An evaluation of the NESA Science and Technology K-6 rationale raises a key ideas, which resonate with the findings of the research project outlined in session 1 reading Osborne, J.F., Ratcliffe, M., Collins, S., Millar, R. & Duschl, R. (2003). What “ideas-about-science” should be taught in school science? A Delphi study of the “expert” community. Journal of Research in Science Teaching, 40(7), 692-720.
The rationale states “[s]tudents studying science and technology are encouraged to question and seek solutions to problems through collaboration, investigation, critical thinking and creative problem-solving.” This reflects the responses collected in the Delphi study of the need to teach that “scientific knowledge is in a state of continuous change” (Osborne et al. 2003).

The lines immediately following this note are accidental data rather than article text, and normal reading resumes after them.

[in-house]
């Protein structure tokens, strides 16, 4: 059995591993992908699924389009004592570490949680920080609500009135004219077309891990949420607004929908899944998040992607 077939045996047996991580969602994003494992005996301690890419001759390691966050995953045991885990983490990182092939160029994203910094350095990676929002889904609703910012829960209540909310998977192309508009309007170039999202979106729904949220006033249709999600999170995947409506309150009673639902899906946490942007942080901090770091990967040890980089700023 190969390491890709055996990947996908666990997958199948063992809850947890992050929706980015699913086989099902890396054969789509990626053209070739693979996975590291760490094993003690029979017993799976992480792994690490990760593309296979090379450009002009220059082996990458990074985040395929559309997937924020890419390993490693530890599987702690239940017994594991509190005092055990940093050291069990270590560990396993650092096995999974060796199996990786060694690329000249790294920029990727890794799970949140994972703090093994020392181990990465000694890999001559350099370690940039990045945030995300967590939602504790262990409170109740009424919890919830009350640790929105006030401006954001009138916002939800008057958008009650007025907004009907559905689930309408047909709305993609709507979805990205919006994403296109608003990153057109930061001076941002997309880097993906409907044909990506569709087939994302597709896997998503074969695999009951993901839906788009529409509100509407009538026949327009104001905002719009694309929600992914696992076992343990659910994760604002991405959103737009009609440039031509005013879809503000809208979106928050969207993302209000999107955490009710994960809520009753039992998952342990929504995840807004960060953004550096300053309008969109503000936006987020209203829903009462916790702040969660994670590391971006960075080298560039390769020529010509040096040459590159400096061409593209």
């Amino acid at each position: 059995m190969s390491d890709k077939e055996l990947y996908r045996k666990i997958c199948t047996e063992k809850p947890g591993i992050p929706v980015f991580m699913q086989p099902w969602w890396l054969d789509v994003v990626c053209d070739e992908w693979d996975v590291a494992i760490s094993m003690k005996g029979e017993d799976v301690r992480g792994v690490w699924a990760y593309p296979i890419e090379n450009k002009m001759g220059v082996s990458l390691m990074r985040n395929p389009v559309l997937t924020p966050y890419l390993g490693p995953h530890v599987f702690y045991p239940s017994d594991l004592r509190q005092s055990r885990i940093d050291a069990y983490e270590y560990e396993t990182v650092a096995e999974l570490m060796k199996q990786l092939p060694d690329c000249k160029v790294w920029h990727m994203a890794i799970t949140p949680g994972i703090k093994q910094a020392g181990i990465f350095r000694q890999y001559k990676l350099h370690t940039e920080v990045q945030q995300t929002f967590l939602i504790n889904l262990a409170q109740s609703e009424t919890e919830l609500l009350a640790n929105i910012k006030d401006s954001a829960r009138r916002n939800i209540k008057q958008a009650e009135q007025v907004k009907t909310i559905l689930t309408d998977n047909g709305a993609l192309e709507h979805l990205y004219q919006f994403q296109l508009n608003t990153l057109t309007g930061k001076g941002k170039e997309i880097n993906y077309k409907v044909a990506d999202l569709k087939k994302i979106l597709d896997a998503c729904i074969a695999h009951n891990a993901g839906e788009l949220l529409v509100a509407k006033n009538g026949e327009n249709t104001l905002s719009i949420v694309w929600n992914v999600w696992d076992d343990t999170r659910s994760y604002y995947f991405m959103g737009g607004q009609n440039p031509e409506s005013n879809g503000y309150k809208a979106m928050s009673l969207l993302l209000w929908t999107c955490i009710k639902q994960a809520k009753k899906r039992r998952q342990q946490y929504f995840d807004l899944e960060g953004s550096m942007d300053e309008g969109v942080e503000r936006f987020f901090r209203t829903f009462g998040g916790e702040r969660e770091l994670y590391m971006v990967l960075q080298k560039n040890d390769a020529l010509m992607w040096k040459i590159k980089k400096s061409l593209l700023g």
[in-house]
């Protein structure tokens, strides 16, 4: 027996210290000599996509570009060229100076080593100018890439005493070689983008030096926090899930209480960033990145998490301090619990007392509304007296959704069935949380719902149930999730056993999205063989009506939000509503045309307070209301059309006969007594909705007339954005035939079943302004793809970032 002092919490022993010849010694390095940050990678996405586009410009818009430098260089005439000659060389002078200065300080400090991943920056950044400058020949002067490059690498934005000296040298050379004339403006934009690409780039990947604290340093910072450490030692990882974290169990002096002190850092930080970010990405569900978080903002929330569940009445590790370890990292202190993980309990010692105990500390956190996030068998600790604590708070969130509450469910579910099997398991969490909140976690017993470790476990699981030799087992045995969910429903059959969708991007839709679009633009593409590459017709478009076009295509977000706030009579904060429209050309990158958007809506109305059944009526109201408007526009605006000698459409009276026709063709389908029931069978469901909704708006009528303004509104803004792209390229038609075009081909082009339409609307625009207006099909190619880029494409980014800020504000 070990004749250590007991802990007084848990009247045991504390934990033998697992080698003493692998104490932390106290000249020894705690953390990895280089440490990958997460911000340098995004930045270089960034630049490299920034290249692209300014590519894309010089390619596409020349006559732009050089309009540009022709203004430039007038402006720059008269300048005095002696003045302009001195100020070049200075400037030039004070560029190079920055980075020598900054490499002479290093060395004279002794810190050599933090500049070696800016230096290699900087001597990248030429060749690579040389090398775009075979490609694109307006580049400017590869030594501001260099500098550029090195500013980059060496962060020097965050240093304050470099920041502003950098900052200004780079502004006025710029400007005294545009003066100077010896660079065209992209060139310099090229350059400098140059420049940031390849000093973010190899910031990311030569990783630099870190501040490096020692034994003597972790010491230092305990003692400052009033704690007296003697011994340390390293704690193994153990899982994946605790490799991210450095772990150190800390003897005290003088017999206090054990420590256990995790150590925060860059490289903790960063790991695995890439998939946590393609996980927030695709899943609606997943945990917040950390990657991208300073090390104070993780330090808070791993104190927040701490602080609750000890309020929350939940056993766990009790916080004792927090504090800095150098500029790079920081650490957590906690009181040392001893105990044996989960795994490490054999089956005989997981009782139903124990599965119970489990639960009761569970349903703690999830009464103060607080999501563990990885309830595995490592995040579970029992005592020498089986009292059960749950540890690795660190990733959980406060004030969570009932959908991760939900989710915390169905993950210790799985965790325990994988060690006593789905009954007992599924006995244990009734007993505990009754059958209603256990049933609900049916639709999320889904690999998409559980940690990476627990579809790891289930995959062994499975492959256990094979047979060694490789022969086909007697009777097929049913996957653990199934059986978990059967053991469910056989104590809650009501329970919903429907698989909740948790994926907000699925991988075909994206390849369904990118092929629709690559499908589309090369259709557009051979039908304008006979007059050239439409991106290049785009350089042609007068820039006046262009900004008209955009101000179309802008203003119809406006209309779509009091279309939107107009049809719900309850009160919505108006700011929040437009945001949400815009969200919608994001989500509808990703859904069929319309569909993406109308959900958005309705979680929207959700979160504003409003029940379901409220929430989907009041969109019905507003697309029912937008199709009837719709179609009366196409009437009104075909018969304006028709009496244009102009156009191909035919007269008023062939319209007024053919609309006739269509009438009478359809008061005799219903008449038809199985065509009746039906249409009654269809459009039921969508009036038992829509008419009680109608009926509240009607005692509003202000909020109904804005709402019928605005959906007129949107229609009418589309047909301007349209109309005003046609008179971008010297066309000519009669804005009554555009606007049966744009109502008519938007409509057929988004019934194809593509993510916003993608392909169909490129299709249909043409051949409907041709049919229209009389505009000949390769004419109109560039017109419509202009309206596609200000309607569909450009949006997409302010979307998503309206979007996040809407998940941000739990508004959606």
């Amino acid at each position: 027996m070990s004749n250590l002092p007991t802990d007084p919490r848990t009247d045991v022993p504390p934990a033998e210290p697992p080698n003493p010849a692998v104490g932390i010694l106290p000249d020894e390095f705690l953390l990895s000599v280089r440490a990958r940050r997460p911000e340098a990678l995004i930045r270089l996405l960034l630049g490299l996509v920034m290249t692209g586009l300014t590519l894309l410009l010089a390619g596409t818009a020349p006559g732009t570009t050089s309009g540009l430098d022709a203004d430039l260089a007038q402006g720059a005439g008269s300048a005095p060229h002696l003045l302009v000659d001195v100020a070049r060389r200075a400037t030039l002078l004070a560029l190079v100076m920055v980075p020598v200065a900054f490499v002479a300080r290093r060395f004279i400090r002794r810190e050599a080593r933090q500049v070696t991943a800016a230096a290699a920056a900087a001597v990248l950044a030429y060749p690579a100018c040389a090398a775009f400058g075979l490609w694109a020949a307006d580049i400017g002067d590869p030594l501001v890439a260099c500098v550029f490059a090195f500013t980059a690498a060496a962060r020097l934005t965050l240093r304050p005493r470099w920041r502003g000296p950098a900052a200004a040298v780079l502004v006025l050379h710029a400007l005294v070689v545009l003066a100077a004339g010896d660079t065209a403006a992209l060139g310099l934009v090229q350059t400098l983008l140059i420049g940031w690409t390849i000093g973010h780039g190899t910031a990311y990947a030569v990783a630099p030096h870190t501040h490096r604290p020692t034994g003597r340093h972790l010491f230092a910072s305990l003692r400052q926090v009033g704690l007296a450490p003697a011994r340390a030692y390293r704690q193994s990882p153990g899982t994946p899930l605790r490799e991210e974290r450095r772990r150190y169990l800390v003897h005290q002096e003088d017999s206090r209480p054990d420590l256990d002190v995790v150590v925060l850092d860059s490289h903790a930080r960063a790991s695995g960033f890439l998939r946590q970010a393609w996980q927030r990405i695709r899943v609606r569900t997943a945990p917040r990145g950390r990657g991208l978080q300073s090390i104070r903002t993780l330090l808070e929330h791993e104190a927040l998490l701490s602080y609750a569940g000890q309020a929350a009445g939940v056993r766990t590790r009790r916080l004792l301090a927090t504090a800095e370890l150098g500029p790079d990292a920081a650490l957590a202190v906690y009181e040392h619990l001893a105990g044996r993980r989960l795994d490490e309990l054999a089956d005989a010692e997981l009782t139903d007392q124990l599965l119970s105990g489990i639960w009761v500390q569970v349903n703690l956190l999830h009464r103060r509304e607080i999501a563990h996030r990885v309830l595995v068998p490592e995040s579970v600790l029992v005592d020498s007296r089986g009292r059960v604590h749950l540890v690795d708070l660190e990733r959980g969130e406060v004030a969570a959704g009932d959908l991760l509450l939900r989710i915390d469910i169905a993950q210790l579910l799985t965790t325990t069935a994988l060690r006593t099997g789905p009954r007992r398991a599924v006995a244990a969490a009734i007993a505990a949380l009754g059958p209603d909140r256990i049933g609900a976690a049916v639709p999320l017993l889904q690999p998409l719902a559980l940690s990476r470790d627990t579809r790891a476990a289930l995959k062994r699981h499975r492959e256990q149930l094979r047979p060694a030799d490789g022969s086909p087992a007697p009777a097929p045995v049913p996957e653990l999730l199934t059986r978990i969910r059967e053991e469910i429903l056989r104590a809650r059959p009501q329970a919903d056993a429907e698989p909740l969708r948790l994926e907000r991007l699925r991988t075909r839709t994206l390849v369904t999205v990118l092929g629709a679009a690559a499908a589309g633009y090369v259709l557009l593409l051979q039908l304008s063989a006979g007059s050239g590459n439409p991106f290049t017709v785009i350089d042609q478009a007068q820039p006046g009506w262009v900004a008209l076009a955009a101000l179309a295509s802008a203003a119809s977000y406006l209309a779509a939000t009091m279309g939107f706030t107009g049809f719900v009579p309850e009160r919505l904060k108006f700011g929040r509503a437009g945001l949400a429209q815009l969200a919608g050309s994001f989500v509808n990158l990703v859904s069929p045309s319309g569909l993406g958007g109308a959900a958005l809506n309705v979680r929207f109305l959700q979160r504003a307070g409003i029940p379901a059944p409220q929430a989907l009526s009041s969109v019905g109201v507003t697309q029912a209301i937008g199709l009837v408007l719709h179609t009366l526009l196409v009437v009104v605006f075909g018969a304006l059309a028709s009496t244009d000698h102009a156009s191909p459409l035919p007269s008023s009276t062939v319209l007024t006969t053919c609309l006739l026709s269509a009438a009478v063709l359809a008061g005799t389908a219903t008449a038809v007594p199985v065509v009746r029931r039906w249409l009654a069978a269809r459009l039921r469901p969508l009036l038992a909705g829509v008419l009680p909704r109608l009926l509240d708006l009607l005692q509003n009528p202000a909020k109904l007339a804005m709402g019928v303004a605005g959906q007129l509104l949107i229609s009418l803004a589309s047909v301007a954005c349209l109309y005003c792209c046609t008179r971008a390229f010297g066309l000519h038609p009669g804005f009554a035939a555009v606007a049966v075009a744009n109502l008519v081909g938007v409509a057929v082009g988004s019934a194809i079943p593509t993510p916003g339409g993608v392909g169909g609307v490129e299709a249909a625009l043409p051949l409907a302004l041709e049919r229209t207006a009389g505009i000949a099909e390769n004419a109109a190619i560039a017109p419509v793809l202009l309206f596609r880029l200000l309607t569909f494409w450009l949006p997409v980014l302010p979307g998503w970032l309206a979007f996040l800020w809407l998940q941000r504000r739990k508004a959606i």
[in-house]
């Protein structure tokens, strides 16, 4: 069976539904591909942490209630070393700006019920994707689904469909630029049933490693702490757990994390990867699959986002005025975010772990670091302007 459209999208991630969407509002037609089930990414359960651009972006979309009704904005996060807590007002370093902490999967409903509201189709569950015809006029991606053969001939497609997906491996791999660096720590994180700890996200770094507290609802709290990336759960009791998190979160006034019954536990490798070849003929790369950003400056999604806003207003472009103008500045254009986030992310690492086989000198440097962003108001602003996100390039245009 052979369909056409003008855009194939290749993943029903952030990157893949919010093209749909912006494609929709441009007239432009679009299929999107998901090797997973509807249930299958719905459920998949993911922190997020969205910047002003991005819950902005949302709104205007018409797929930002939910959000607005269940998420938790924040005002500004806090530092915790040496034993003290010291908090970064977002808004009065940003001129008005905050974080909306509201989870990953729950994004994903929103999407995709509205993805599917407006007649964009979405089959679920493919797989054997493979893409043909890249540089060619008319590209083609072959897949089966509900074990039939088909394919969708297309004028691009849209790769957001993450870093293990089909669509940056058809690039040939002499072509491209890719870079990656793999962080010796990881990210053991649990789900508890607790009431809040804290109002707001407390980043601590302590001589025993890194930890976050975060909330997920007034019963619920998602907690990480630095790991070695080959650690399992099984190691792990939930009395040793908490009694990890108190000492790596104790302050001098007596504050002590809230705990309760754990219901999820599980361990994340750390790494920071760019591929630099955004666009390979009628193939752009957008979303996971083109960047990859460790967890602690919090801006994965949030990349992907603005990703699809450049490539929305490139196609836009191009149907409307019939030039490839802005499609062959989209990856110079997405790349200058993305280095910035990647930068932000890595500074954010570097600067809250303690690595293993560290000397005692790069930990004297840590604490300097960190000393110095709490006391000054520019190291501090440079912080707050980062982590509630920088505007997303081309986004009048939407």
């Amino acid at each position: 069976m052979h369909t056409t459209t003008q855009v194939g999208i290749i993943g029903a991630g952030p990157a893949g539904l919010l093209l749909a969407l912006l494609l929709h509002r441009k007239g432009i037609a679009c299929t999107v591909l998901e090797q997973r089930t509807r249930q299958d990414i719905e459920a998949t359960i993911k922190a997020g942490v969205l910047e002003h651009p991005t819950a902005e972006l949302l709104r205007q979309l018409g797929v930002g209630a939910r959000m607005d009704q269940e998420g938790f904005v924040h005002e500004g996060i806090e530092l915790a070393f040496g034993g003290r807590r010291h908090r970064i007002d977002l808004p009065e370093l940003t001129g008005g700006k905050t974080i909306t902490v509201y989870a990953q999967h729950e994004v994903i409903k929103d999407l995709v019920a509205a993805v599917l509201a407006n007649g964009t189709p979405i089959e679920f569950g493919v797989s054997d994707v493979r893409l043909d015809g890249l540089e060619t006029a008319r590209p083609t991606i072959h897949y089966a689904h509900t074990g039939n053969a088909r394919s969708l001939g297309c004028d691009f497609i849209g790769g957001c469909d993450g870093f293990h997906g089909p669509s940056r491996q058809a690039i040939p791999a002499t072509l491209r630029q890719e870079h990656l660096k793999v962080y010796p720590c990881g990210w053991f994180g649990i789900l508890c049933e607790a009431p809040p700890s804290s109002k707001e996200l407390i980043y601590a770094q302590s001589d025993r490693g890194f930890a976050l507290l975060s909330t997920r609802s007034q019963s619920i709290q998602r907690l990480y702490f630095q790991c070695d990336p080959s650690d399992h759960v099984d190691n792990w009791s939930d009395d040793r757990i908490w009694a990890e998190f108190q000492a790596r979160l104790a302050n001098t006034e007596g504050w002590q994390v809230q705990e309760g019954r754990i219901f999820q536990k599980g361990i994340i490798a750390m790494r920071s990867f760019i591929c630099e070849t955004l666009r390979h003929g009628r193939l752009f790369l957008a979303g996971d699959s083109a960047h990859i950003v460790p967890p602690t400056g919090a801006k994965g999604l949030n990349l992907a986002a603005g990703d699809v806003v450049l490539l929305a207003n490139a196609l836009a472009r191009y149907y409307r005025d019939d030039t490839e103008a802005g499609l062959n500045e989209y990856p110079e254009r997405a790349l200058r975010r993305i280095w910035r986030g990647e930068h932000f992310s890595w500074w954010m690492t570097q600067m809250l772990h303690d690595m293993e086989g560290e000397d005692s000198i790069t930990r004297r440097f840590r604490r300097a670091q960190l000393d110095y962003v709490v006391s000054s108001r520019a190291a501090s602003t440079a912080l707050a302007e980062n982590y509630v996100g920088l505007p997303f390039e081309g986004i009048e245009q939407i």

The NESA rationale also has a underlying principle that includes a curiosity about the world that goes beyond simply teaching students fact about science and technology, but includes teaching the nature of these things, and developing their curiosity. This theme is also reflected in the Delphi study.
Using the Osborne reading and the NESA rationale I have developed my own rationale for science and technology.
Science and technology is an integrated discipline that fosters students’ natural sense of wonder and curiosity about the world around them and how it work. Science and technology encourages students to learn through trial and testing and to building their understanding based on evidence and reason.
In a faith based community students will be encouraged to consider how knowledge of a creator God contributes to their understanding of the world, and how faith and science can both be held together.
Science and technology will develop student’s curiosity about both the natural world and the built world and build skills that will prepare them to succeed in a rapidly developing world.